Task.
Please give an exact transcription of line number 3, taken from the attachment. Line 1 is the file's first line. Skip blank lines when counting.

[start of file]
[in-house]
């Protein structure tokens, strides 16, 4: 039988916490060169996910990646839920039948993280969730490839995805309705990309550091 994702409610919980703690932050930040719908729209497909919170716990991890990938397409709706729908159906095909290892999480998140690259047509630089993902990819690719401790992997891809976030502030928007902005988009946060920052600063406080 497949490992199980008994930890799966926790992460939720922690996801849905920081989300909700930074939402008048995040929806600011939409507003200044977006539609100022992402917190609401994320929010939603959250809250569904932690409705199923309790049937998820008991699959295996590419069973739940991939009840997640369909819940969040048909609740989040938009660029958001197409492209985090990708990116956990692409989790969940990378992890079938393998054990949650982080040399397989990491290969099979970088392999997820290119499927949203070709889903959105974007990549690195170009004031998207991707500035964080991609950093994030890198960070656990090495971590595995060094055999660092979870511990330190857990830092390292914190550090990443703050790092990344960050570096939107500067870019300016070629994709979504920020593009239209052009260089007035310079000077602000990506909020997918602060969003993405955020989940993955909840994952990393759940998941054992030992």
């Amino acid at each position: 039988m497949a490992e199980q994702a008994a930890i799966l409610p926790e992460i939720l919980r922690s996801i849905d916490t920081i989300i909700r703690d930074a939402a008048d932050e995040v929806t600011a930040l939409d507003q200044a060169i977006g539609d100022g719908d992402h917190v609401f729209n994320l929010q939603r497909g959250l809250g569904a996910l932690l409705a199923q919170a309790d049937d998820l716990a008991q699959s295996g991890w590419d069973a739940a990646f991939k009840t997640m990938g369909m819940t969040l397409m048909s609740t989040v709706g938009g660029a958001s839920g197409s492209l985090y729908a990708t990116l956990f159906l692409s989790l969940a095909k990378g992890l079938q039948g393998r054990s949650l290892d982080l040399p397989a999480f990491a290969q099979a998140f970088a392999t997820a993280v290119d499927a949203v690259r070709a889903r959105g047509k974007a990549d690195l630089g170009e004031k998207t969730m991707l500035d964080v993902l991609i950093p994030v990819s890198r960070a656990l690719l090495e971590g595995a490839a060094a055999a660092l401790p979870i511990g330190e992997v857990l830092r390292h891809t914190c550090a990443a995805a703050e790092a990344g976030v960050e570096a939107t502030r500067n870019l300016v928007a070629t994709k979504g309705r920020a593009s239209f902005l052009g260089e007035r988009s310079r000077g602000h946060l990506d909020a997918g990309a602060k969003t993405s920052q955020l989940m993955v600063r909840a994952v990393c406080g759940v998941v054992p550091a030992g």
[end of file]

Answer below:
């Amino acid at each position: 039988m497949a490992e199980q994702a008994a930890i799966l409610p926790e992460i939720l919980r922690s996801i849905d916490t920081i989300i909700r703690d930074a939402a008048d932050e995040v929806t600011a930040l939409d507003q200044a060169i977006g539609d100022g719908d992402h917190v609401f729209n994320l929010q939603r497909g959250l809250g569904a996910l932690l409705a199923q919170a309790d049937d998820l716990a008991q699959s295996g991890w590419d069973a739940a990646f991939k009840t997640m990938g369909m819940t969040l397409m048909s609740t989040v709706g938009g660029a958001s839920g197409s492209l985090y729908a990708t990116l956990f159906l692409s989790l969940a095909k990378g992890l079938q039948g393998r054990s949650l290892d982080l040399p397989a999480f990491a290969q099979a998140f970088a392999t997820a993280v290119d499927a949203v690259r070709a889903r959105g047509k974007a990549d690195l630089g170009e004031k998207t969730m991707l500035d964080v993902l991609i950093p994030v990819s890198r960070a656990l690719l090495e971590g595995a490839a060094a055999a660092l401790p979870i511990g330190e992997v857990l830092r390292h891809t914190c550090a990443a995805a703050e790092a990344g976030v960050e570096a939107t502030r500067n870019l300016v928007a070629t994709k979504g309705r920020a593009s239209f902005l052009g260089e007035r988009s310079r000077g602000h946060l990506d909020a997918g990309a602060k969003t993405s920052q955020l989940m993955v600063r909840a994952v990393c406080g759940v998941v054992p550091a030992g």